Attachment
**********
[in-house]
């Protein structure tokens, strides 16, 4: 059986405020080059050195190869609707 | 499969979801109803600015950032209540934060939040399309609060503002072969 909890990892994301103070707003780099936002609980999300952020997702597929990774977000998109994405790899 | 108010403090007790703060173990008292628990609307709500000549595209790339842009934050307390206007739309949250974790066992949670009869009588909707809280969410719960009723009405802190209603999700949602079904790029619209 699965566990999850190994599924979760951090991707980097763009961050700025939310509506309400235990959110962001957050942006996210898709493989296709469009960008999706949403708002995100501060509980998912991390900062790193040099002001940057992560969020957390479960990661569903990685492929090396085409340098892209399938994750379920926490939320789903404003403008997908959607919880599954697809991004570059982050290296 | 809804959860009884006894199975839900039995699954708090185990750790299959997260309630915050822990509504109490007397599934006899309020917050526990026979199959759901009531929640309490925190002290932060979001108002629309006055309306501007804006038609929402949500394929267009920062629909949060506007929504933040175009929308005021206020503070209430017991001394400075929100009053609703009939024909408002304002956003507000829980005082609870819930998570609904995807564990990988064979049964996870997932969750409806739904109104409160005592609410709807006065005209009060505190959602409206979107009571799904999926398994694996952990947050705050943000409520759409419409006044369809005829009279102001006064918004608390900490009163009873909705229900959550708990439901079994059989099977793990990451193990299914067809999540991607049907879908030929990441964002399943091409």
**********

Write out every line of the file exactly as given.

[in-house]
């Protein structure tokens, strides 16, 4: 059986405020080059050195190869609707 | 499969979801109803600015950032209540934060939040399309609060503002072969 909890990892994301103070707003780099936002609980999300952020997702597929990774977000998109994405790899 | 108010403090007790703060173990008292628990609307709500000549595209790339842009934050307390206007739309949250974790066992949670009869009588909707809280969410719960009723009405802190209603999700949602079904790029619209 699965566990999850190994599924979760951090991707980097763009961050700025939310509506309400235990959110962001957050942006996210898709493989296709469009960008999706949403708002995100501060509980998912991390900062790193040099002001940057992560969020957390479960990661569903990685492929090396085409340098892209399938994750379920926490939320789903404003403008997908959607919880599954697809991004570059982050290296 | 809804959860009884006894199975839900039995699954708090185990750790299959997260309630915050822990509504109490007397599934006899309020917050526990026979199959759901009531929640309490925190002290932060979001108002629309006055309306501007804006038609929402949500394929267009920062629909949060506007929504933040175009929308005021206020503070209430017991001394400075929100009053609703009939024909408002304002956003507000829980005082609870819930998570609904995807564990990988064979049964996870997932969750409806739904109104409160005592609410709807006065005209009060505190959602409206979107009571799904999926398994694996952990947050705050943000409520759409419409006044369809005829009279102001006064918004608390900490009163009873909705229900959550708990439901079994059989099977793990990451193990299914067809999540991607049907879908030929990441964002399943091409």